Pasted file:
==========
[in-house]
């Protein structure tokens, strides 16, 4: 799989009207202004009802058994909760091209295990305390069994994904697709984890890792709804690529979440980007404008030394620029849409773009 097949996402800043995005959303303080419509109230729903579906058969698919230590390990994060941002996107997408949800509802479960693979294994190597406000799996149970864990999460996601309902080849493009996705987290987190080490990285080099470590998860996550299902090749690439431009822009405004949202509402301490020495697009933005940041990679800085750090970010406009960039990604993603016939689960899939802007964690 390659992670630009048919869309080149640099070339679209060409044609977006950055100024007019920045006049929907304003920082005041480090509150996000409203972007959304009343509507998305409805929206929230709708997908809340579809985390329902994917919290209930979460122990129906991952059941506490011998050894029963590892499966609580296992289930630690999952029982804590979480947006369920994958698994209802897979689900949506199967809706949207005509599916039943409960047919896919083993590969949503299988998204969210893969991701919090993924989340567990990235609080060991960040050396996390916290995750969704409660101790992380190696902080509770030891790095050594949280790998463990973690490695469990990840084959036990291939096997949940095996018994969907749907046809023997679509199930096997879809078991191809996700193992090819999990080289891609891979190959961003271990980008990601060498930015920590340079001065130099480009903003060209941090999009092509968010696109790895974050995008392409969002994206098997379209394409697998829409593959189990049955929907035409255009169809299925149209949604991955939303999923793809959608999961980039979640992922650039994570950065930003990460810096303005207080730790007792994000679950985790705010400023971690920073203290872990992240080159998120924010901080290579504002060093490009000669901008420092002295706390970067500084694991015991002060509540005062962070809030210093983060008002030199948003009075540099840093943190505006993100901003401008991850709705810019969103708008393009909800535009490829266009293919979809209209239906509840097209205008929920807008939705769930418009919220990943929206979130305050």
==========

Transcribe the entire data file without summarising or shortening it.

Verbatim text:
[in-house]
């Protein structure tokens, strides 16, 4: 799989009207202004009802058994909760091209295990305390069994994904697709984890890792709804690529979440980007404008030394620029849409773009 097949996402800043995005959303303080419509109230729903579906058969698919230590390990994060941002996107997408949800509802479960693979294994190597406000799996149970864990999460996601309902080849493009996705987290987190080490990285080099470590998860996550299902090749690439431009822009405004949202509402301490020495697009933005940041990679800085750090970010406009960039990604993603016939689960899939802007964690 390659992670630009048919869309080149640099070339679209060409044609977006950055100024007019920045006049929907304003920082005041480090509150996000409203972007959304009343509507998305409805929206929230709708997908809340579809985390329902994917919290209930979460122990129906991952059941506490011998050894029963590892499966609580296992289930630690999952029982804590979480947006369920994958698994209802897979689900949506199967809706949207005509599916039943409960047919896919083993590969949503299988998204969210893969991701919090993924989340567990990235609080060991960040050396996390916290995750969704409660101790992380190696902080509770030891790095050594949280790998463990973690490695469990990840084959036990291939096997949940095996018994969907749907046809023997679509199930096997879809078991191809996700193992090819999990080289891609891979190959961003271990980008990601060498930015920590340079001065130099480009903003060209941090999009092509968010696109790895974050995008392409969002994206098997379209394409697998829409593959189990049955929907035409255009169809299925149209949604991955939303999923793809959608999961980039979640992922650039994570950065930003990460810096303005207080730790007792994000679950985790705010400023971690920073203290872990992240080159998120924010901080290579504002060093490009000669901008420092002295706390970067500084694991015991002060509540005062962070809030210093983060008002030199948003009075540099840093943190505006993100901003401008991850709705810019969103708008393009909800535009490829266009293919979809209209239906509840097209205008929920807008939705769930418009919220990943929206979130305050």